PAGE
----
Nagios Conference 2013 - John Sellens - Monitoring Remote Locations with Nagios
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Nagios Conference 2013 - John Sellens - Monitoring Remote Locations with Nagios

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John Sellens's presentation on Monitoring Remote Locations with Nagios. ...

John Sellens's presentation on Monitoring Remote Locations with Nagios.
The presentation was given during the Nagios World Conference North America held Sept 20-Oct 2nd, 2013 in Saint Paul, MN. For more information on the conference (including photos and videos), visit: http://go.nagios.com/nwcna

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Nagios Conference 2013 - John Sellens - Monitoring Remote Locations with Nagios Nagios Conference 2013 - John Sellens - Monitoring Remote Locations with Nagios Document Transcript

  • Monitoring Remote Locations with Nagios John Sellens jsellens@syonex.com October 3, 2013 Notes PDF at http://www.monbox.com/notes/
  • Monitoring Remote Locations with Nagios “There’s More Than One Way To Do It” c 2013 John Sellens Nagios World Conference North America 2013 1 Notes: • Not a great idea for a progreamming language • But sometimes handy when solving real problems • I’m not the world’s biggest Perl fan
  • Monitoring Remote Locations with Nagios Setting the Scene • Sometimes everything you care about is on one network – Single security zone – Acceptable latency and loss • Sometimes things you care about are all over the place – Different locations – Different security zones – Different owners – Unpredictable or unstable links c 2013 John Sellens Nagios World Conference North America 2013 2
  • Monitoring Remote Locations with Nagios What Will We Cover? • Remote monitoring situations you may run into • Techniques for monitoring remote devices/services – How can you get there from here? – How can you get results back? • How those problems are addressed in the MonBOX Remote Monitoring Appliance c 2013 John Sellens Nagios World Conference North America 2013 3 Notes: • Not meant to be a sales pitch . . . • These techniques can be implemented in many ways and in many different environments • But I would of course enjoy receiving your feedback on this talk and on the MonBOX Remote Monitoring Appliance – http://monbox.com/
  • Monitoring Remote Locations with Nagios Real World Examples? • Multiple locations, disjoint networks – Firewalls between locations – Links that won’t reliably pass ICMP, UDP ∗ Slow, unreliable, restricted . . . • Small, or less secure locations – e.g. retail chain stores • Multiple customers – e.g. managing small customer office networks c 2013 John Sellens Nagios World Conference North America 2013 4 Notes: • Small customers may have unsophisticated routers/firewalls – And no consistent external IP address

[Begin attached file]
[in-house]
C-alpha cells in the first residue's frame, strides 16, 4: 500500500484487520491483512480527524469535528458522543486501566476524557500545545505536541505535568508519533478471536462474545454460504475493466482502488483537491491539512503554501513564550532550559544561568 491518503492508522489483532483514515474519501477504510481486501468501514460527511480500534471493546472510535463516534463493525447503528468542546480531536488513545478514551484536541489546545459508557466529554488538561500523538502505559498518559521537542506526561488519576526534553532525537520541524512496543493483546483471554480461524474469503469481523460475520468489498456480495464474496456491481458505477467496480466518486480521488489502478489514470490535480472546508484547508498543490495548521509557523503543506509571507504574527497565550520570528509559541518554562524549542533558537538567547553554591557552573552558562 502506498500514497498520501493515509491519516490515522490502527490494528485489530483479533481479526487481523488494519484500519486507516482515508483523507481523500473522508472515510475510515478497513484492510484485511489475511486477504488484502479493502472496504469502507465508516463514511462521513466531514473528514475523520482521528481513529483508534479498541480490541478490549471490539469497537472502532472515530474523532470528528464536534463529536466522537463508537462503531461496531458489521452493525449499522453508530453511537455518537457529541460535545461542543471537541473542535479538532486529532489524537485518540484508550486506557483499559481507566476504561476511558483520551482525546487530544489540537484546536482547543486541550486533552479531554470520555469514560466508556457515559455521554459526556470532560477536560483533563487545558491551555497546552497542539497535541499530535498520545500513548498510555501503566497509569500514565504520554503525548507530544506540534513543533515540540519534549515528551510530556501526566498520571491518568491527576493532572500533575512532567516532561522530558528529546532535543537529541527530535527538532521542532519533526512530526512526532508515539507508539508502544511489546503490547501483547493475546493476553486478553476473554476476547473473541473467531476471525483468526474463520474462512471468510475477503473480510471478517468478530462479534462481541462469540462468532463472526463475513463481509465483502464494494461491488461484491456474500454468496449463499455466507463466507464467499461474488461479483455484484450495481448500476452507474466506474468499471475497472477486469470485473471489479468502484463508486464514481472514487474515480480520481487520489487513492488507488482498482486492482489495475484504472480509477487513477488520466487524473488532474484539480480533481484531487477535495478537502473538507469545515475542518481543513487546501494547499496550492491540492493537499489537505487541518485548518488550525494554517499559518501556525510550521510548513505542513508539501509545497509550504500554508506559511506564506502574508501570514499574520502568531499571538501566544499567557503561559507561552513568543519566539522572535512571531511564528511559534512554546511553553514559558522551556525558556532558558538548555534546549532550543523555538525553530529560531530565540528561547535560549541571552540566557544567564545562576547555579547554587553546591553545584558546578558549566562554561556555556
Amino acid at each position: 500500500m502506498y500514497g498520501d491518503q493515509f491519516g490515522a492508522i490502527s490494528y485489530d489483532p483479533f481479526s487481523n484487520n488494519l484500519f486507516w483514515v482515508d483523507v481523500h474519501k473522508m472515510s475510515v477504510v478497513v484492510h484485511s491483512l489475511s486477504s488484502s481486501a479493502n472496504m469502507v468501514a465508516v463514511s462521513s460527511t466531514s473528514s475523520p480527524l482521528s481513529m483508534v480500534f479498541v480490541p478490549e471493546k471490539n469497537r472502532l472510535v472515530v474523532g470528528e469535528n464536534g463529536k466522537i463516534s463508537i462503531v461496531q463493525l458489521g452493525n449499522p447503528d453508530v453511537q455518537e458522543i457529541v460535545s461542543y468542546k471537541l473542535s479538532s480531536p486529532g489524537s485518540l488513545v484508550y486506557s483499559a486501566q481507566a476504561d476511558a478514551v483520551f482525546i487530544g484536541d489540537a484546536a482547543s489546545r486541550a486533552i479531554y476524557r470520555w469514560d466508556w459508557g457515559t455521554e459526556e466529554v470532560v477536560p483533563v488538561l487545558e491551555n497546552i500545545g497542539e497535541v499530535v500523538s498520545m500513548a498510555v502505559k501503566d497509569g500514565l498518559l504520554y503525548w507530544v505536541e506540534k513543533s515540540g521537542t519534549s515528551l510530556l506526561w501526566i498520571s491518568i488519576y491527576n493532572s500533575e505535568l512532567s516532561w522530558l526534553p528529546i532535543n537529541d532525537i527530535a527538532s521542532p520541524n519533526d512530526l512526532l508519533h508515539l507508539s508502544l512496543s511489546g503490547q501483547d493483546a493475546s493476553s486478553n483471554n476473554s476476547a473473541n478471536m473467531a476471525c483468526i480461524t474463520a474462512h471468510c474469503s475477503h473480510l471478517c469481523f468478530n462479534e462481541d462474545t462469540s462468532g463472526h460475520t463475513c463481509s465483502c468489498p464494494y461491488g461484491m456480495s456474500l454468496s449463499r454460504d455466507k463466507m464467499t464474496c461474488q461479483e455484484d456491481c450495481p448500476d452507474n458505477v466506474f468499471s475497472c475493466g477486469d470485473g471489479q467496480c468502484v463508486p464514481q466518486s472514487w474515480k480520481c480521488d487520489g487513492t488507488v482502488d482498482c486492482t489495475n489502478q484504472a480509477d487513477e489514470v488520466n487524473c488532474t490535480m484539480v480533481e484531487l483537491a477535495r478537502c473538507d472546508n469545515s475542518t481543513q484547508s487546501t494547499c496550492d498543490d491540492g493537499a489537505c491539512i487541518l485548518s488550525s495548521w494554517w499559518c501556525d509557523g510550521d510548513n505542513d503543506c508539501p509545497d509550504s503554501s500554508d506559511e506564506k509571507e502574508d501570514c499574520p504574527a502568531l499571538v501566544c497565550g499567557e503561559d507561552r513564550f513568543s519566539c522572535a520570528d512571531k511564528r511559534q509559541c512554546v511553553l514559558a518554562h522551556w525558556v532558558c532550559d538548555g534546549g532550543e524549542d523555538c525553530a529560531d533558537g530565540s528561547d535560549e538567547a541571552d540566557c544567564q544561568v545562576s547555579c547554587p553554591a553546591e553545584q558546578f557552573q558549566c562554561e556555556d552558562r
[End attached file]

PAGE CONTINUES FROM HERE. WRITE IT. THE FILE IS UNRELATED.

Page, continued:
• Monitoring Remote Locations with Nagios Why Don’t You Just . . . ? • Put a Nagios server in each location? • Open lots of firewall ports? • Use a global wide open VPN? • Use mod_gearman? c 2013 John Sellens Nagios World Conference North America 2013 5
  • Monitoring Remote Locations with Nagios Because! • Another Nagios server requires time and money • Security considerations may prevent VPN • Opening firewall ports can quickly get out of hand • You might be blocked by the OSI Network Model – Layers 8 (financial) and/or 9 (political) • You might care about only a subset – e.g. You provide a managed device or service • You might have no influence or power or budget c 2013 John Sellens Nagios World Conference North America 2013 6 Notes: • Small locations mean that the cost of providing and managing a separate server may not make sense
  • Monitoring Remote Locations with Nagios “All problems in computer science can be solved by another level of indirection” – David Wheeler c 2013 John Sellens Nagios World Conference North America 2013 7 Notes: • I use this idea constantly
  • Monitoring Remote Locations with Nagios Traditional: check_nrpe • Connect to NRPE daemon on remote host, it runs a command check_nrpe -H hosta -c check_disk -w 60% -c 70% -p / • Can allow arbitrary arguments and commands – Some might think that silly and less secure • And you can hop to another host if you’re clever – i.e. A proxy via another layer of indirection • Need to allow NRPE through firewall(s) • More restricted, more obscure than SSH c 2013 John Sellens Nagios World Conference North America 2013 8
  • Monitoring Remote Locations with Nagios Traditional: check_by_ssh • SSH to remote host, run local check, use results check_by_ssh -H hosta -- check_disk -w 60% -c 70% -p / • But the check doesn’t have to be a local check – The gateway host can probe a different host – i.e. A proxy via another layer of indirection • And, you can get just silly: check_by_ssh -H hosta -- check_by_ssh -H hostb -- check_by_ssh -H hostc -- check_http -H hostd c 2013 John Sellens Nagios World Conference North America 2013 9
  • Monitoring Remote Locations with Nagios Traditional: check_by_ssh (cont’d) • Need to allow SSH through firewall(s) • Want to do SNMP or other UDP checks? – Over a public or lossy link? – Use check_by_ssh to “tunnel” SNMP over unreliable links c 2013 John Sellens Nagios World Conference North America 2013 10 Notes: • There is an SNMP proxy tool out there, but SSH is easy
  • Monitoring Remote Locations with Nagios Traditional: Passive Checks • Configure each remote machine to run checks and report back with NSCA • Need to open a path back to Nagios – Same problem, different direction • Need to install software and configure each remote device – Do you even have access? – How do you monitor switches and printers? c 2013 John Sellens Nagios World Conference North America 2013 11 Notes: • My preference is to avoid passive checks if I can be- cause I think they look and act in uncommon ways – But I can’t always – sometimes a passive check is best